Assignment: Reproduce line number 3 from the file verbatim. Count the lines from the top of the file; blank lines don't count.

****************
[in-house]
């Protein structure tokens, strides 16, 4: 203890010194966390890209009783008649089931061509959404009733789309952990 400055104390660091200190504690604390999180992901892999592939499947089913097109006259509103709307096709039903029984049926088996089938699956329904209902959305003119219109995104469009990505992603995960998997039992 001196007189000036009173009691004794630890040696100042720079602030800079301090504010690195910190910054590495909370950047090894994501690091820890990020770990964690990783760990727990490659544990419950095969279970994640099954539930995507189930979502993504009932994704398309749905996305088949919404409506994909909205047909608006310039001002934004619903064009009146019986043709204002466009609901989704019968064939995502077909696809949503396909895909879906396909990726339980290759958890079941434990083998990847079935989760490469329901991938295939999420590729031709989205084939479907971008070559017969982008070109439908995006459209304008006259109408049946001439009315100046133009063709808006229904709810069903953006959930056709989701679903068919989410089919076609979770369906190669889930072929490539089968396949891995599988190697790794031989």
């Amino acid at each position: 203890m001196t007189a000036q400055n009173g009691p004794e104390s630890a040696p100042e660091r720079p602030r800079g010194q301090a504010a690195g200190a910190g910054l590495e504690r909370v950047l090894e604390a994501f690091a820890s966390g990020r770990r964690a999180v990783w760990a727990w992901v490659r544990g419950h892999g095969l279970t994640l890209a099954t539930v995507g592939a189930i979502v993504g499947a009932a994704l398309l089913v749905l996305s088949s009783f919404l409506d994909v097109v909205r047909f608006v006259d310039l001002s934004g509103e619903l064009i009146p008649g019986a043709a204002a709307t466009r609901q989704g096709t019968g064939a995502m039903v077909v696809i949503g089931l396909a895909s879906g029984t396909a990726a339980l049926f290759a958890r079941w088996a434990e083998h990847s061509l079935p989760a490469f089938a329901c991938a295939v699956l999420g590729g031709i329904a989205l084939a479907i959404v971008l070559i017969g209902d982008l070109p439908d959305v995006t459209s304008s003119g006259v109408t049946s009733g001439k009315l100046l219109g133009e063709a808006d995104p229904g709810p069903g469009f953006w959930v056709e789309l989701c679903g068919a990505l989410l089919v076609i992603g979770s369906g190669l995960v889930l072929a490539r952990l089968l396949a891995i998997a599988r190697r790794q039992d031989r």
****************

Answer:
């Amino acid at each position: 203890m001196t007189a000036q400055n009173g009691p004794e104390s630890a040696p100042e660091r720079p602030r800079g010194q301090a504010a690195g200190a910190g910054l590495e504690r909370v950047l090894e604390a994501f690091a820890s966390g990020r770990r964690a999180v990783w760990a727990w992901v490659r544990g419950h892999g095969l279970t994640l890209a099954t539930v995507g592939a189930i979502v993504g499947a009932a994704l398309l089913v749905l996305s088949s009783f919404l409506d994909v097109v909205r047909f608006v006259d310039l001002s934004g509103e619903l064009i009146p008649g019986a043709a204002a709307t466009r609901q989704g096709t019968g064939a995502m039903v077909v696809i949503g089931l396909a895909s879906g029984t396909a990726a339980l049926f290759a958890r079941w088996a434990e083998h990847s061509l079935p989760a490469f089938a329901c991938a295939v699956l999420g590729g031709i329904a989205l084939a479907i959404v971008l070559i017969g209902d982008l070109p439908d959305v995006t459209s304008s003119g006259v109408t049946s009733g001439k009315l100046l219109g133009e063709a808006d995104p229904g709810p069903g469009f953006w959930v056709e789309l989701c679903g068919a990505l989410l089919v076609i992603g979770s369906g190669l995960v889930l072929a490539r952990l089968l396949a891995i998997a599988r190697r790794q039992d031989r």